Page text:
India unveils aviation plan to ‘take flying to the masses’
New Delhi has announced a plan to make air travel affordable for millions more Indians, with schemes to revive ailing airports and connect rural areas that it said would “take flying to the masses.”
The long-awaited draft policy aims to bring down airfares to 2,500 rupees ($40) per hour of flying on many regional routes through a slew of tax incentives, subsidies and a two percent levy on international and some domestic routes.
It outlines plans to revive India’s dilapidated airports and airstrips, of which only about 75 out of 476 are in regular use, and setting up a fund to improve access to rural areas.
Air travel in India is mostly confined to the third of the population that lives in cities, putting it out of the reach of hundreds of millions.
“The prime minister has said… it should be a policy which takes flying to masses, it should no longer confine flying only to the elite,” Secretary for Civil Aviation Rajiv Nayan Choubey said.
“We should promote regional connectivity in a manner which makes it possible for the ordinary middle-class Indian to start flying,” Choubey said, adding the scheme would start in April 2016.
“We will be giving several incentives in order to bring down the cost of flying as much as we can.”
Only 70 million of India’s 1.2 billion citizens flew domestically in 2014-15, according to the Sydney-based Center for Asia-Pacific Aviation (CAPA), making it one of the world’s most under-penetrated markets.
The government said it aims to increase domestic ticket sales to 300 million by 2022 and 500 million by 2027.
The draft National Civil Aviation Policy, which looks to overhaul rules dating back to the 1930s, has been submitted to stakeholders for review.
India’s aviation industry has criticized the government in the past for failing to reform the heavily regulated market.
With the exception of budget carrier IndiGo, most domestic airlines are suffering losses and are mired in debt.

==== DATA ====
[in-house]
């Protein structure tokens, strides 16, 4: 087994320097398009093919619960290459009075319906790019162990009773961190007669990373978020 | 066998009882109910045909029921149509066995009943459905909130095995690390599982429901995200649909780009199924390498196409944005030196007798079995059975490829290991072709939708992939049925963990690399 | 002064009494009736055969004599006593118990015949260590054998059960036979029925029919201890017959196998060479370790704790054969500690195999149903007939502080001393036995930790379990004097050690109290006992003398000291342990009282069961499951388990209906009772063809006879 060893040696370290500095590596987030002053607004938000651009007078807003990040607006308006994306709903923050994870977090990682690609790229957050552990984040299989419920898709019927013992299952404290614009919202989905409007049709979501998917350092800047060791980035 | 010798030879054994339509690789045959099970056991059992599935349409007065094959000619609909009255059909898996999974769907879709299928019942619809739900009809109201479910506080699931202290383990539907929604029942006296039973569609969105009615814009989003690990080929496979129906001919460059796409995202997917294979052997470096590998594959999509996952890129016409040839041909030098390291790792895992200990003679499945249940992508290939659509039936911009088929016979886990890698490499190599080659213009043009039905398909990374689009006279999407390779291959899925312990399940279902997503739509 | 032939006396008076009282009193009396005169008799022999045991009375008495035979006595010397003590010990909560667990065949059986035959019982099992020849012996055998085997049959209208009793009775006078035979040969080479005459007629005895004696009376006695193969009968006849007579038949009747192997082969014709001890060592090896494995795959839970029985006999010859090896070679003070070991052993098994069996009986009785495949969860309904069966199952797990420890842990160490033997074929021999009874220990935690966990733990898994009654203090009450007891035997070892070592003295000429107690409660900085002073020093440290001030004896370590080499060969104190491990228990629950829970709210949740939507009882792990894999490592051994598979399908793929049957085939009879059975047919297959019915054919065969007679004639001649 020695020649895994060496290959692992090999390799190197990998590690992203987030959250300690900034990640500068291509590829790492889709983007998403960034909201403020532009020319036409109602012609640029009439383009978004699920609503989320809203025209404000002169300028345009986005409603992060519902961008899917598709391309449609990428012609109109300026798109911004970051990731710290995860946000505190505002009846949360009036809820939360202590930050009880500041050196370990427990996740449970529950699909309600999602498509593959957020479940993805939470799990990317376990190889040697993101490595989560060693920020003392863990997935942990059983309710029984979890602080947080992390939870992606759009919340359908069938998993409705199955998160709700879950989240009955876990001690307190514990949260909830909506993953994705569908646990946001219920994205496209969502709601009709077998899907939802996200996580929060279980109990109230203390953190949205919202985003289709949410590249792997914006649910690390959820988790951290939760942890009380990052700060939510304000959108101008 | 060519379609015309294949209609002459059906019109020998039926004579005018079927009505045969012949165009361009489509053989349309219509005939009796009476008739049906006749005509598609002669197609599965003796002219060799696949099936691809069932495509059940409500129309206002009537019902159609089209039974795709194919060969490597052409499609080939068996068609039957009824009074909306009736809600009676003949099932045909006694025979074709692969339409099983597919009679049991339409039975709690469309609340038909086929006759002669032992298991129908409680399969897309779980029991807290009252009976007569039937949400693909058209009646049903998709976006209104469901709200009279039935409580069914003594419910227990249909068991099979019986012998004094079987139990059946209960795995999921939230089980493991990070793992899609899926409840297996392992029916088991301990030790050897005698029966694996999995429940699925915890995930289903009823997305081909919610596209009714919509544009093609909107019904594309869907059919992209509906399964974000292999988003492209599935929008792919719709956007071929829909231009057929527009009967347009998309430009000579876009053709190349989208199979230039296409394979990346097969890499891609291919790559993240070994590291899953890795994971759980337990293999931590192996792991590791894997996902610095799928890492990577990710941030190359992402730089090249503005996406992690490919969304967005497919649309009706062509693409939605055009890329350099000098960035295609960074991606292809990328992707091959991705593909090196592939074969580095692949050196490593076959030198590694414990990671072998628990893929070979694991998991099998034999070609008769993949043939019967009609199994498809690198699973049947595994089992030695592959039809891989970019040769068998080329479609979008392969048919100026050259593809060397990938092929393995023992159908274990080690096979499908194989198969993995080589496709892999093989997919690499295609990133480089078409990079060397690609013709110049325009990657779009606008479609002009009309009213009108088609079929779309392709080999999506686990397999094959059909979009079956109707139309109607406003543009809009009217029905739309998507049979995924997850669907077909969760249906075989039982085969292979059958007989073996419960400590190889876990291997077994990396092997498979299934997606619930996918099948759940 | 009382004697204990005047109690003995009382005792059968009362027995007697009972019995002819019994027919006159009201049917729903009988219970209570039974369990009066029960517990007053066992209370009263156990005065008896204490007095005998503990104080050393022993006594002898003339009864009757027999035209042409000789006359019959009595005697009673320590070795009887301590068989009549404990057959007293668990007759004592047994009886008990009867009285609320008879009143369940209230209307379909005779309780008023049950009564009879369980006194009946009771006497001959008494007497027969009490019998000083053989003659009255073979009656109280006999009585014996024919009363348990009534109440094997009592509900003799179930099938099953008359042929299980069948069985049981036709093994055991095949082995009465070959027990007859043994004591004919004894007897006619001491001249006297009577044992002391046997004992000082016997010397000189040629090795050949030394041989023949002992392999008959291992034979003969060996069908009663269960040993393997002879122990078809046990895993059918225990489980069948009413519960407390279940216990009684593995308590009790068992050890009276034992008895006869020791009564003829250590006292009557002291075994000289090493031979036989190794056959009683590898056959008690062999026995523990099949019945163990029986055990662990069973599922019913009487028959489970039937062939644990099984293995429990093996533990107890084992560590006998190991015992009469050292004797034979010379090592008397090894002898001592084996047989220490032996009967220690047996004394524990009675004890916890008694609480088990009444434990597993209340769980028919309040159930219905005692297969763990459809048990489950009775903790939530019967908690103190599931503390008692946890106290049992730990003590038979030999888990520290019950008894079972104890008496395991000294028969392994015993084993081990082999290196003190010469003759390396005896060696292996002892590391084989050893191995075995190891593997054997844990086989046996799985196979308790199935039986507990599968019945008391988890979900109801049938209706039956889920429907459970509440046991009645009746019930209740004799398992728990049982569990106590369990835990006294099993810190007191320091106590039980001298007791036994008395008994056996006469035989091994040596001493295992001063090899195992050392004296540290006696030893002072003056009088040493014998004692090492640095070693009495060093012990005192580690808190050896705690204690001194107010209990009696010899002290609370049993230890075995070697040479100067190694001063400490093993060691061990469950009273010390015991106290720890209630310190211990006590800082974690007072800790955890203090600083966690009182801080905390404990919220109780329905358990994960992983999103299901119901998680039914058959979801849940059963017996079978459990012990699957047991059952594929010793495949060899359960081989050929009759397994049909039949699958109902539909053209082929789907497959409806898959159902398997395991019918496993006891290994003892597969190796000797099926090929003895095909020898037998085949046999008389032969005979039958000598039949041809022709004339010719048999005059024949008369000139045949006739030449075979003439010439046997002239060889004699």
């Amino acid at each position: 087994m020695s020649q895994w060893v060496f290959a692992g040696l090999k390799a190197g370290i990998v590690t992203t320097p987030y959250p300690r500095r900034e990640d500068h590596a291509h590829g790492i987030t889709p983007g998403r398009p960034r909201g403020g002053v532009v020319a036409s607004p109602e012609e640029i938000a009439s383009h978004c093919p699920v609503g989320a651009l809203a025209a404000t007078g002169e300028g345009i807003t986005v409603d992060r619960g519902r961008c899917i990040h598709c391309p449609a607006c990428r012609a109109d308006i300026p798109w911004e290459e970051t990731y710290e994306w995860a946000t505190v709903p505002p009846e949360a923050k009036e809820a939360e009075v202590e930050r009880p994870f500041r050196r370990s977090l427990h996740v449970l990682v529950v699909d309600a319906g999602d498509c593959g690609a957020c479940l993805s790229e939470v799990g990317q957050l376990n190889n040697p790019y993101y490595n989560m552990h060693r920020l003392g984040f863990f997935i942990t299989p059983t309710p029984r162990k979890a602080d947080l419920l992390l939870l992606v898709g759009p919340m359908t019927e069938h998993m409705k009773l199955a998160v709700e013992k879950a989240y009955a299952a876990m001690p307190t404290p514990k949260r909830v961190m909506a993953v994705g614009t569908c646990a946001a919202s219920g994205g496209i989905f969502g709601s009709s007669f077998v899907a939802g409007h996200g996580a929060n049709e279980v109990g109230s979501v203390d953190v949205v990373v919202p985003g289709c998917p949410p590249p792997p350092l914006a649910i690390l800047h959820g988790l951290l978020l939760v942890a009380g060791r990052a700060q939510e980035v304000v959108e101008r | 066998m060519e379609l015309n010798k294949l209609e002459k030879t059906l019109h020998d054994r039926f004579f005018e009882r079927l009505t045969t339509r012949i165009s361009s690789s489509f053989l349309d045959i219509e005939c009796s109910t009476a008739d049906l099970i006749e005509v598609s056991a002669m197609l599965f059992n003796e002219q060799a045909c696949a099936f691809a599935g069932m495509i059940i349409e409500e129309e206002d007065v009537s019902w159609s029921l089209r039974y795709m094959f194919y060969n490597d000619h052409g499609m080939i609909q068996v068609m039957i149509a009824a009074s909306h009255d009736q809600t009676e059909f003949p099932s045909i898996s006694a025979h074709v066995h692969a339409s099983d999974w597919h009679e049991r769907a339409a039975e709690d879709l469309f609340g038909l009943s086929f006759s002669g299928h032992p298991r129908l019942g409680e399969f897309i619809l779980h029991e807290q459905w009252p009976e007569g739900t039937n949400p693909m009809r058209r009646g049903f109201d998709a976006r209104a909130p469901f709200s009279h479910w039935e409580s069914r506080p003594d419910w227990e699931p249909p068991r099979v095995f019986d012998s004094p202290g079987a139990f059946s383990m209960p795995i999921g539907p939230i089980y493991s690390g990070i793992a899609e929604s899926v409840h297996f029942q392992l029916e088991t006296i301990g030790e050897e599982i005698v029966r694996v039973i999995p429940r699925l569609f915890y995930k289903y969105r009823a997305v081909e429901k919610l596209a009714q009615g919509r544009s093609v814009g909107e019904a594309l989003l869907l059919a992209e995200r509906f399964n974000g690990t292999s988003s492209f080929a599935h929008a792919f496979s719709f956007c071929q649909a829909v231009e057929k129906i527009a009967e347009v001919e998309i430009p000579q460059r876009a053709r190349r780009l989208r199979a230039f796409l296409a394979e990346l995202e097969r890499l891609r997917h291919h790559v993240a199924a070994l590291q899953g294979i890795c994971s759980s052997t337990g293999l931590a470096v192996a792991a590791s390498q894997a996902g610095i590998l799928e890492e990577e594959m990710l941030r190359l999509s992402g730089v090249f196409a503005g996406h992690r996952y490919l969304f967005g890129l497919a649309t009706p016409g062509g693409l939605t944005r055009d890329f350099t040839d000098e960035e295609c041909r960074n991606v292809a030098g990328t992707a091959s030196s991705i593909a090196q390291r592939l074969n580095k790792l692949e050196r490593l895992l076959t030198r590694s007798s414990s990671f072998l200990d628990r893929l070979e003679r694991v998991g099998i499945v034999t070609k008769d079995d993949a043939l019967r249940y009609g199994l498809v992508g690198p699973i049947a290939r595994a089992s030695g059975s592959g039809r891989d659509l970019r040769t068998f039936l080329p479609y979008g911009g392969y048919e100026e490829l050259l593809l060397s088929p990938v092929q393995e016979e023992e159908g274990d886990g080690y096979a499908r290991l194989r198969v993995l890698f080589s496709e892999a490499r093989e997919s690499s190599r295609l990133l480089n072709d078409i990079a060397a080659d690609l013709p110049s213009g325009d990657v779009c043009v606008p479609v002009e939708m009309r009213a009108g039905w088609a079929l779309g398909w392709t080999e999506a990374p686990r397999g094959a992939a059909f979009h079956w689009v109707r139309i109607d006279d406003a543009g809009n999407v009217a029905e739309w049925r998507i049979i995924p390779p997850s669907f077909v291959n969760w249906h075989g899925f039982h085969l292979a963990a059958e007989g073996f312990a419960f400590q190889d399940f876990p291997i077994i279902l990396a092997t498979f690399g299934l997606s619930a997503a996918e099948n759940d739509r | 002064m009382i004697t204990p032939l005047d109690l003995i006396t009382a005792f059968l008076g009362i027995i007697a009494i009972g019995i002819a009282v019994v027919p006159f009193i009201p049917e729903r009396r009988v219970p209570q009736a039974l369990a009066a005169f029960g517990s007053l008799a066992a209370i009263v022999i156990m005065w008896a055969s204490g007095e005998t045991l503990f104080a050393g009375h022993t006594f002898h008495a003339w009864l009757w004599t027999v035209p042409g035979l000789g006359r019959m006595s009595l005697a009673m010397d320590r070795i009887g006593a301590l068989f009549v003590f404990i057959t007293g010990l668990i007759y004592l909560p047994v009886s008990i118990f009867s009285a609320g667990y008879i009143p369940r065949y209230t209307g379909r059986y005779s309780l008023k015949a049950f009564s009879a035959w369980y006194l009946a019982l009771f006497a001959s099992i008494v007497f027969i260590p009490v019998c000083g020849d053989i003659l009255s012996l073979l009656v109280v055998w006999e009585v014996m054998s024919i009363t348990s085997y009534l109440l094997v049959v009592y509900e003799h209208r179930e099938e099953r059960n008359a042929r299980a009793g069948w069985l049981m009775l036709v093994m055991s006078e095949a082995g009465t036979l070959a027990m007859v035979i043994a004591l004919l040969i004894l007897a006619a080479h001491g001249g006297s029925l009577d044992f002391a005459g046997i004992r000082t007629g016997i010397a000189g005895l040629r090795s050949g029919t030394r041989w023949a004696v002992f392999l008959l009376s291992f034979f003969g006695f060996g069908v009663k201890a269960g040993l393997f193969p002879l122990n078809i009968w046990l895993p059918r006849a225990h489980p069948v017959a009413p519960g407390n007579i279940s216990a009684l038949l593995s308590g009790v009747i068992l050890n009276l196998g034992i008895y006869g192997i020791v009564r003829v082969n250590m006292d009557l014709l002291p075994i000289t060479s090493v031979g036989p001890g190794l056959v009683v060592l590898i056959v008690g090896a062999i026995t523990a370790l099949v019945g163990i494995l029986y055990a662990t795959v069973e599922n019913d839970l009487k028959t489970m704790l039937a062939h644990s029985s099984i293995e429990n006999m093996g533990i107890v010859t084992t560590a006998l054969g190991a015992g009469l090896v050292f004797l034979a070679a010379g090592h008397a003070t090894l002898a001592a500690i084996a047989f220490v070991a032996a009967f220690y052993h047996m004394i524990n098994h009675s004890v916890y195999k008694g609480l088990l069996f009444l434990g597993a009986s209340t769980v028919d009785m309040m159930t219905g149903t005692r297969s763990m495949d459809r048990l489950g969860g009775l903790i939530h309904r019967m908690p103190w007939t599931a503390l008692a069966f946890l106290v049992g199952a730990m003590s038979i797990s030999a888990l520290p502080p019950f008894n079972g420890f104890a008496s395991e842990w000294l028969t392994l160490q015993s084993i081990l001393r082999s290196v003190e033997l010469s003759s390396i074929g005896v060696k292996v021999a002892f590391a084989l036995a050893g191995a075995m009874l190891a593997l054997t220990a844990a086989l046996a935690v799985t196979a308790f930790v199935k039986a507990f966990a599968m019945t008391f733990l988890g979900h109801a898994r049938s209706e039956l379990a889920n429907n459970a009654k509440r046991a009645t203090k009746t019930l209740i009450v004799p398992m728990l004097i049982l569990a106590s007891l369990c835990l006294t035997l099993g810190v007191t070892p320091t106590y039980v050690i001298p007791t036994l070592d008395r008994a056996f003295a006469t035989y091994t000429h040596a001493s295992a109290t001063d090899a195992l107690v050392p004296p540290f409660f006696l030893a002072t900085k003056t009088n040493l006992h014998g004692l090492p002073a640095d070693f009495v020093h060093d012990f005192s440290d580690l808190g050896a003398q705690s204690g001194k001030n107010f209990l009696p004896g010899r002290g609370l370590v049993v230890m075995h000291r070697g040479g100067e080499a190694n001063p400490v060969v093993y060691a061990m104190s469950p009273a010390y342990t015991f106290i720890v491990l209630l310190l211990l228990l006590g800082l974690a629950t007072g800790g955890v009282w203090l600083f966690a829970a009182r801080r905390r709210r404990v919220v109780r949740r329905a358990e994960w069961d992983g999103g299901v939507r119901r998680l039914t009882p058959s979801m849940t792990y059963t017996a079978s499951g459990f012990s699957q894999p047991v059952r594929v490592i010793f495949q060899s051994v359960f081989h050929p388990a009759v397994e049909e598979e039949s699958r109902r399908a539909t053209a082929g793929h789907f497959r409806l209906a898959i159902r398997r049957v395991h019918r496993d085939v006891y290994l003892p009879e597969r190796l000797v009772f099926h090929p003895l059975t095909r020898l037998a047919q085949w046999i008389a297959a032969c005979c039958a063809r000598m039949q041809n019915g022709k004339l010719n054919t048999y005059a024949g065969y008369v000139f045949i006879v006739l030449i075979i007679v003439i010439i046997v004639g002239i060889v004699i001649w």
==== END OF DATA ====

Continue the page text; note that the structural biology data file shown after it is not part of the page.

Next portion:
“There are a number of rules and regulations that restrict airlines, or force airlines to operate in ways that might not be very commercially viable,” Binit Somaia, South Asia director at CAPA said recently.
The draft policy contains steps to reduce red tape, including a plan to deregulate charter flights — which do not follow a fixed schedule — into and within India.
And it moots allowing “completely liberalized” code-sharing, where an airline sells seats on a flight run by another carrier.
The government is also considering scrapping or amending the “5-20 rule,” which requires local airlines to operate for five years and have a fleet of at least 20 planes before they can fly internationally.
However, some Indian airlines are opposed to scrapping the 2004 rule, saying it would favor cash-rich international airlines coming into the domestic market.
The move to increase flights — which are far more carbon-intensive than trains — may clash with Prime Minister Narendra Modi’s environmental commitments, including a plan to cut emissions intensity by 35 percent by 2030.
The draft policy said the government would work with industry to make airports carbon neutral in 15 years’ time and pursue limits on emissions from aeroplanes.
India’s aviation sector has undergone rapid transformation since a liberalization drive began in 2003, but it still ranks tenth in the world.